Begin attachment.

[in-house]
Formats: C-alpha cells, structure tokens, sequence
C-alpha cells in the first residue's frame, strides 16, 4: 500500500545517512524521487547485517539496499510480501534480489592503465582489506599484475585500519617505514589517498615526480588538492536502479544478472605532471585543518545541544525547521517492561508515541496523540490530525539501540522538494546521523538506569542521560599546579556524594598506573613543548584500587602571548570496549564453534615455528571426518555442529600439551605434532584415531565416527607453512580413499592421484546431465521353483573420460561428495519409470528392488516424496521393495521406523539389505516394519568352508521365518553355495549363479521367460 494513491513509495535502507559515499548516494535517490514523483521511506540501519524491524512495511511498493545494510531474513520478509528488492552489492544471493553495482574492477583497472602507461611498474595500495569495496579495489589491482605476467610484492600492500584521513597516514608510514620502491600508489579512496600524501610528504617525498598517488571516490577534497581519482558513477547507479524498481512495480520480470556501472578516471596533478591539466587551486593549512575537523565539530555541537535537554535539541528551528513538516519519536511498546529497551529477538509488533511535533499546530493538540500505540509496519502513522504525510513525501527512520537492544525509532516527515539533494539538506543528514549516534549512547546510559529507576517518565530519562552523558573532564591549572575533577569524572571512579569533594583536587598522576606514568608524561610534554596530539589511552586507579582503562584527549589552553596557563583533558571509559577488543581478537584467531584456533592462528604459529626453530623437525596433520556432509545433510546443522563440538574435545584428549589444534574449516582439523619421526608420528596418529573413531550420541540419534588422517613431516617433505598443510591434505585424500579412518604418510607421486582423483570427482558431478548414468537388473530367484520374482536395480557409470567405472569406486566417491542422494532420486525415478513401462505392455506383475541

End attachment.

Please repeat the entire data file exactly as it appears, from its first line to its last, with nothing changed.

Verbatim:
[in-house]
Formats: C-alpha cells, structure tokens, sequence
C-alpha cells in the first residue's frame, strides 16, 4: 500500500545517512524521487547485517539496499510480501534480489592503465582489506599484475585500519617505514589517498615526480588538492536502479544478472605532471585543518545541544525547521517492561508515541496523540490530525539501540522538494546521523538506569542521560599546579556524594598506573613543548584500587602571548570496549564453534615455528571426518555442529600439551605434532584415531565416527607453512580413499592421484546431465521353483573420460561428495519409470528392488516424496521393495521406523539389505516394519568352508521365518553355495549363479521367460 494513491513509495535502507559515499548516494535517490514523483521511506540501519524491524512495511511498493545494510531474513520478509528488492552489492544471493553495482574492477583497472602507461611498474595500495569495496579495489589491482605476467610484492600492500584521513597516514608510514620502491600508489579512496600524501610528504617525498598517488571516490577534497581519482558513477547507479524498481512495480520480470556501472578516471596533478591539466587551486593549512575537523565539530555541537535537554535539541528551528513538516519519536511498546529497551529477538509488533511535533499546530493538540500505540509496519502513522504525510513525501527512520537492544525509532516527515539533494539538506543528514549516534549512547546510559529507576517518565530519562552523558573532564591549572575533577569524572571512579569533594583536587598522576606514568608524561610534554596530539589511552586507579582503562584527549589552553596557563583533558571509559577488543581478537584467531584456533592462528604459529626453530623437525596433520556432509545433510546443522563440538574435545584428549589444534574449516582439523619421526608420528596418529573413531550420541540419534588422517613431516617433505598443510591434505585424500579412518604418510607421486582423483570427482558431478548414468537388473530367484520374482536395480557409470567405472569406486566417491542422494532420486525415478513401462505392455506383475541